(f) Riparian areas: Riparian areas along watersheds or water reservoirs are important as potential or actual filters of soil and water (Tabacchi et al., 1998). Riparian areas tend to be declared public areas and are often used by large numbers of people with divergent interests (Swallow, Garrity and van Noordwijk, 2002).

(g) Field and farm boundaries: Field and farm boundaries can be important filters of water and sediments. Depending upon the land tenure system, such boundaries may be subect to intense private investment in trees, vegetative fences or stone structures or intense competition and multiple use.

Importance of property rights and collective action over catchment components

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Figure 2: The spatial distribution and time duration of investment in key catchment components Source: Modified from Knox, Meinzen-Dick and Hazell (1998).

The Collective Action and Property Rights program (CAPRI) offers a simple conceptual framework to depict the importance of property rights and collective action for the adoption and management of different types of agricultural technologies and natural resource investments (Knox, Meinzen-Dick and Hazell, 1998). The key components of the framework are: (1) time duration of investment, which implies the value of long-term security of land tenure; and (2) spatial distribution of effects of investment, which implies the benefits to be obtained from collective action for resource management. Knox, Meinzen-Dick and Hazell (1998) indicate watershed / catchment management as a resource investment that requires both secure property rights and strong collective action. In Figure 2 we use the CAPRI framework to offer some hypotheses about the importance of secure property rights and effective collective action for the watershed components discussed in sub-section 2.1.

A legal pluralism approach to watershed property rights

Conventional treatments of property rights start from the presumption that there is a single legal source of authority that defines and enforces a single set of rules and laws about how people may access, use and manage resources and the benefits that derive from those resources. In contrast, the legal pluralism approach recognizes that there tend to be multiple sources of authority and institutions affecting people’s access and use of resources and does not judge the legitimacy or superiority of any particular authority or institution (Meinzen-Dick and Pradhan, 2002).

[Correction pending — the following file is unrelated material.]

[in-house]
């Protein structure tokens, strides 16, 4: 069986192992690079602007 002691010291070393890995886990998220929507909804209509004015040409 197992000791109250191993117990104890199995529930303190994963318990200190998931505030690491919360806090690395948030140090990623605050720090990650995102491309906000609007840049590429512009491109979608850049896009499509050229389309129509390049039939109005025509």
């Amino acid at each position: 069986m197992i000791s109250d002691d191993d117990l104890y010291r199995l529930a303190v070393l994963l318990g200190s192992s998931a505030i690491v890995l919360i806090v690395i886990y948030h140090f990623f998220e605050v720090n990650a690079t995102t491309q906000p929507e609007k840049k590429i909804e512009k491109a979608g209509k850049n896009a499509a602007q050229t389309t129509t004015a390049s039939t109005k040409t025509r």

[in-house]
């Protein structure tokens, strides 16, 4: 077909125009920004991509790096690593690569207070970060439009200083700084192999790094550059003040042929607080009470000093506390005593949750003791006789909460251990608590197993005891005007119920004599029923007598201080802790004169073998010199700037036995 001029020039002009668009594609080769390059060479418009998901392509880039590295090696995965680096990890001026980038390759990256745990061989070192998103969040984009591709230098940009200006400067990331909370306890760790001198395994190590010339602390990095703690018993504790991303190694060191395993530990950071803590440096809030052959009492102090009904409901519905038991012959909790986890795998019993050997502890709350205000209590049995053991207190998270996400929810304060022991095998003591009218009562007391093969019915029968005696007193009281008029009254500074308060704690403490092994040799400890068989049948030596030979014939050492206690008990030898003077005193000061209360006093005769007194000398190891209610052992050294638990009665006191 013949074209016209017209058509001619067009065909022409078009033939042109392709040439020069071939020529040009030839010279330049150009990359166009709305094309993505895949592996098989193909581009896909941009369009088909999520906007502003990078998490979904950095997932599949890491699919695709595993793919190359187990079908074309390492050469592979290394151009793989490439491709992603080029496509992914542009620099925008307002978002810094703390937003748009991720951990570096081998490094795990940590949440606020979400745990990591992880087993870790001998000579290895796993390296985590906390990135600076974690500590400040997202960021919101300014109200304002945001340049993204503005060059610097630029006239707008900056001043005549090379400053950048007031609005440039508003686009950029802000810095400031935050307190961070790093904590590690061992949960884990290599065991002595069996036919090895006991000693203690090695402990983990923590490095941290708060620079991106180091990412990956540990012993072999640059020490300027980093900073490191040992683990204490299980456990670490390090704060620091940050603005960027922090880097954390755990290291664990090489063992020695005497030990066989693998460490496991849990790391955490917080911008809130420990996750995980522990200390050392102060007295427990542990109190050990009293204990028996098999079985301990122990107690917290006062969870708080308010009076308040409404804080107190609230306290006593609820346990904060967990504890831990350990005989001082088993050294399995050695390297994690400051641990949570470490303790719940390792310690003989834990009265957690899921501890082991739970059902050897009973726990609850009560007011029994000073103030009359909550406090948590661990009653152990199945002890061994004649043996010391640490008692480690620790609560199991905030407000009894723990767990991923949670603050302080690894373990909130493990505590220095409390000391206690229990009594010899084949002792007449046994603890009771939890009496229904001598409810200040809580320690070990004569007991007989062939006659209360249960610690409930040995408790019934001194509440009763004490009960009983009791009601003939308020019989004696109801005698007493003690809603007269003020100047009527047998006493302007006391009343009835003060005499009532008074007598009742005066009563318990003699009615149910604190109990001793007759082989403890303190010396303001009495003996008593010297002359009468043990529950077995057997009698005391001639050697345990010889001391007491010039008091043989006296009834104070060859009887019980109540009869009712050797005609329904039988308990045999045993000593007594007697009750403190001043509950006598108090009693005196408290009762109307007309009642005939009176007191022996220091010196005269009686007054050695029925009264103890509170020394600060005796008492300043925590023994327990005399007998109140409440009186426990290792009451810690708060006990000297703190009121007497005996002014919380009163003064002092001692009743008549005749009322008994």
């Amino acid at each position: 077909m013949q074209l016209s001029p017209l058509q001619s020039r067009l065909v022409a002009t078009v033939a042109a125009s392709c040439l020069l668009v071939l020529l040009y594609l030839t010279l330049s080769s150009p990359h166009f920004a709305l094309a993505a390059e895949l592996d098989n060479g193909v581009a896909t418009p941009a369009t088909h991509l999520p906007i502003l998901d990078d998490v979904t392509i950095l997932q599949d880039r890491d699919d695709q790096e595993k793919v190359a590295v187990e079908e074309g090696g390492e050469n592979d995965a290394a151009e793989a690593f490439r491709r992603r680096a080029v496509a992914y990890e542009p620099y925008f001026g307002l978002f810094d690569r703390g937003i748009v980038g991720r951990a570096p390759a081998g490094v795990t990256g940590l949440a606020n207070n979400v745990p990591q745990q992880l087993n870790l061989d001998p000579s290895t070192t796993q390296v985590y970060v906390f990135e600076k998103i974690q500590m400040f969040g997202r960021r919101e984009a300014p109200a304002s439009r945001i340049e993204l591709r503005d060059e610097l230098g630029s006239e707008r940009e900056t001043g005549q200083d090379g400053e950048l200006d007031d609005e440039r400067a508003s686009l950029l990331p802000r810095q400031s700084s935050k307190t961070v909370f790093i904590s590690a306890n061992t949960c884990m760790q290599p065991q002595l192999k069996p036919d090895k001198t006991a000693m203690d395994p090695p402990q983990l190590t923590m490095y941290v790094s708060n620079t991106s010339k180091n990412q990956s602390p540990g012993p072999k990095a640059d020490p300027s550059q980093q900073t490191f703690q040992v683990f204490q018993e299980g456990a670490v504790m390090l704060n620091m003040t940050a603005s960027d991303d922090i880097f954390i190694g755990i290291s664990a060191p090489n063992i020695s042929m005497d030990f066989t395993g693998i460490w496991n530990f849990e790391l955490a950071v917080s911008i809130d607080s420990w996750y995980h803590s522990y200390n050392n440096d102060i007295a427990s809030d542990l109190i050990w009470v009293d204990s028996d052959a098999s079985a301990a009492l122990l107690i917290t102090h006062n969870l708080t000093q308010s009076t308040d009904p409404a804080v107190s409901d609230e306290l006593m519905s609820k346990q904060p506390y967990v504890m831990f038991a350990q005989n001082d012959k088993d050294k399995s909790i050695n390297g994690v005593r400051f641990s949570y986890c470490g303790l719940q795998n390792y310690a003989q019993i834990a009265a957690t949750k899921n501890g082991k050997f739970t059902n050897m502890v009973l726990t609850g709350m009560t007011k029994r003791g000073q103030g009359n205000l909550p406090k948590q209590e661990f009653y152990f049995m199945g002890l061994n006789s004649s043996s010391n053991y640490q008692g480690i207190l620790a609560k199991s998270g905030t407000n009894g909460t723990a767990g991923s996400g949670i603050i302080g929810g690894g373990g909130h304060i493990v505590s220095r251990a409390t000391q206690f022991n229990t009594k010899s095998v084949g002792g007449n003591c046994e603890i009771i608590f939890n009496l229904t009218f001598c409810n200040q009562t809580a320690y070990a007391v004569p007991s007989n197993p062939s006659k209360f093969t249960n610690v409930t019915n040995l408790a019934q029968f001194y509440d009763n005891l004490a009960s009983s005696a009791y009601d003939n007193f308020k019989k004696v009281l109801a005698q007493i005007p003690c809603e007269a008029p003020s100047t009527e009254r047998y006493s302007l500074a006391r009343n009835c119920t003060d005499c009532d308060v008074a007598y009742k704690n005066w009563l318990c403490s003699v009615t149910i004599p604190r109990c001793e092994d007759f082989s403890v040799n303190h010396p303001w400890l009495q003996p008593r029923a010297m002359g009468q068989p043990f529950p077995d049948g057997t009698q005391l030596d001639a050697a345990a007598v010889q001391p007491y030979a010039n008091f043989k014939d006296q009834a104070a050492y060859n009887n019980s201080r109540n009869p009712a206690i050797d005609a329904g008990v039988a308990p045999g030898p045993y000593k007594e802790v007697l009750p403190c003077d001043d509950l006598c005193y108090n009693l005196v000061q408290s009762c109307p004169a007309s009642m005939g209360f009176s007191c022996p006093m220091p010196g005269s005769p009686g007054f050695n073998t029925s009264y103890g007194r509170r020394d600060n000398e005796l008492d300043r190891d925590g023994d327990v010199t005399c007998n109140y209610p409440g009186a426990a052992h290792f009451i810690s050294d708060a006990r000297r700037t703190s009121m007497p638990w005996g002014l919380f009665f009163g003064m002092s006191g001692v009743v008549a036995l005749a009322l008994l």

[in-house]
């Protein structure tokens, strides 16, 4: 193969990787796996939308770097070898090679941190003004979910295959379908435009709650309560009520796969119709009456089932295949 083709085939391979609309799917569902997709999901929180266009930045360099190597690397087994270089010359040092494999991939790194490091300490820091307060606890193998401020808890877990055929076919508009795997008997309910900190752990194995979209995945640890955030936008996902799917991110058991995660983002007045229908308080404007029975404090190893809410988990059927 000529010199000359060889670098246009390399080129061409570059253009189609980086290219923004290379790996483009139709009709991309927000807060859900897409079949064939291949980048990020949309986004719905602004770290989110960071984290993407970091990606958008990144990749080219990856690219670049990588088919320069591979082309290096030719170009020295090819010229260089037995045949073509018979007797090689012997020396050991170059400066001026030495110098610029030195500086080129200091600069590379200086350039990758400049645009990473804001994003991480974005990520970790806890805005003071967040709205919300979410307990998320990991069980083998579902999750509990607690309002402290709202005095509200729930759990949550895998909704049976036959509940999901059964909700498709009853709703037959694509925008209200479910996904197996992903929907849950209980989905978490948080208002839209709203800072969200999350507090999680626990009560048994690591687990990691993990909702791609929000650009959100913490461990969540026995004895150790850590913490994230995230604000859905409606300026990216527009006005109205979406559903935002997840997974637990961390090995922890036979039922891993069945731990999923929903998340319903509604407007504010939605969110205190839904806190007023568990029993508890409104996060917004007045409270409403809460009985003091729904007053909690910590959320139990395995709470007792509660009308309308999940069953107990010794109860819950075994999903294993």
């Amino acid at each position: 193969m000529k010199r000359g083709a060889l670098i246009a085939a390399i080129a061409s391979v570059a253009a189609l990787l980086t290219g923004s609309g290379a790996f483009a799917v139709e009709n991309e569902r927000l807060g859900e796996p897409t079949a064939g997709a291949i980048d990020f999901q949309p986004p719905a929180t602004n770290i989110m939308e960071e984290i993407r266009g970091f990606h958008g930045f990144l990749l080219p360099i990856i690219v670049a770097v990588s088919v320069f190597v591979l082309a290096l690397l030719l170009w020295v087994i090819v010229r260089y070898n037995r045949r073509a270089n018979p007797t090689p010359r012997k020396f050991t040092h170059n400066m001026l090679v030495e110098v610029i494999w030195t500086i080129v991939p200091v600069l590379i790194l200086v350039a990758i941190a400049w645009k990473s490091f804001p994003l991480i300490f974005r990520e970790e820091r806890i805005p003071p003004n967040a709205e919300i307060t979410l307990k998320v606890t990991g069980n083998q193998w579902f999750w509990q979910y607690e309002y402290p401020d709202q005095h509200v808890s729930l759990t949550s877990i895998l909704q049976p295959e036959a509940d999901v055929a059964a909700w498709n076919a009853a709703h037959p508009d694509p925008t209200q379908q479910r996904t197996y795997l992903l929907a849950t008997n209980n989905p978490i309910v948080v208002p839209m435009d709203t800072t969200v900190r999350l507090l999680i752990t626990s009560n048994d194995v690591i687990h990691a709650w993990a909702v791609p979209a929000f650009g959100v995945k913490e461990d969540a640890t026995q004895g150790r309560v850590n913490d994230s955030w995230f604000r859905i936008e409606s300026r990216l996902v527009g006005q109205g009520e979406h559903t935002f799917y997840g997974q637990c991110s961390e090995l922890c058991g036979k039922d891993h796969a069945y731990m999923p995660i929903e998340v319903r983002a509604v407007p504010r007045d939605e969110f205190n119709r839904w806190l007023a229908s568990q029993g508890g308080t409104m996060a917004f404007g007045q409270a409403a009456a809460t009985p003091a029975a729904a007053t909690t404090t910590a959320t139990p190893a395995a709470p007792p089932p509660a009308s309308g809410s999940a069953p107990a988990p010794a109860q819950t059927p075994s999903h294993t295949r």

Analysis of property rights through the perspective of legal pluralism begins with understanding of how individuals access and control resources. The “law” that governs access and control of resources is not confined to rules and regulations enacted by state organs, but includes norms and rules of behavior that are generated by various forms of social organization, including villages, ethnic groups, associations or the state. Various types of law may be important in influencing property rights, including statutory law, religious law, customary law, project law, organization law and a range of local norms. Different types of laws are likely to be supported or sanctioned by different social authorities, which will tend to have different types of strengths and weaknesses. People with claims or complaints regarding watershed resources are likely to appeal to different types of law and social authorities to support those claims (Meinzen-Dick and Pradhan, 2002).

Catchment property rights in the Nyando river basin of Western Kenya

The Nyando River basin covers an area of 3500 square kilometers of Western Kenya and has within it some of the most severe problems of agricultural stagnation, environmental degradation and deepening poverty found anywhere in Kenya. The Nyando River drains into the Winam Gulf of Lake Victoria and is a major contributor of sediment, nitrogen and phorphorus to Lake Victoria.2 About 750,000 persons reside within the Nyando basin, most of whom live in Nyando District in Nyanza Province and Nandi and Kericho districts in Rift Valley Province. The incidence of consumption poverty is high, ranging from an average of 58% in Kericho District, 63% in Nandi District and 66% in Nyando District. At the administrative location level, the locations of Nyando District include both those with the lowest poverty rate in the sugar belt of Muhoroni Division (36%) (52%) and the highest poverty rate in Upper Nyakach Division (80%) – in the entire basin (Central Bureau of Statistics, 2003). HIV / AIDS prevalence varies between 28% in Nyando District, 7% in Nandi District, and 12% in Kericho District.

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2 The myriad problems of Lake Victoria – heavy loading of nutrients, loss of indigenous fish species, invasion by aquatic weeds, bans on fish exports to the European Union – have prompted a number of research, development and networking activities during the last decade.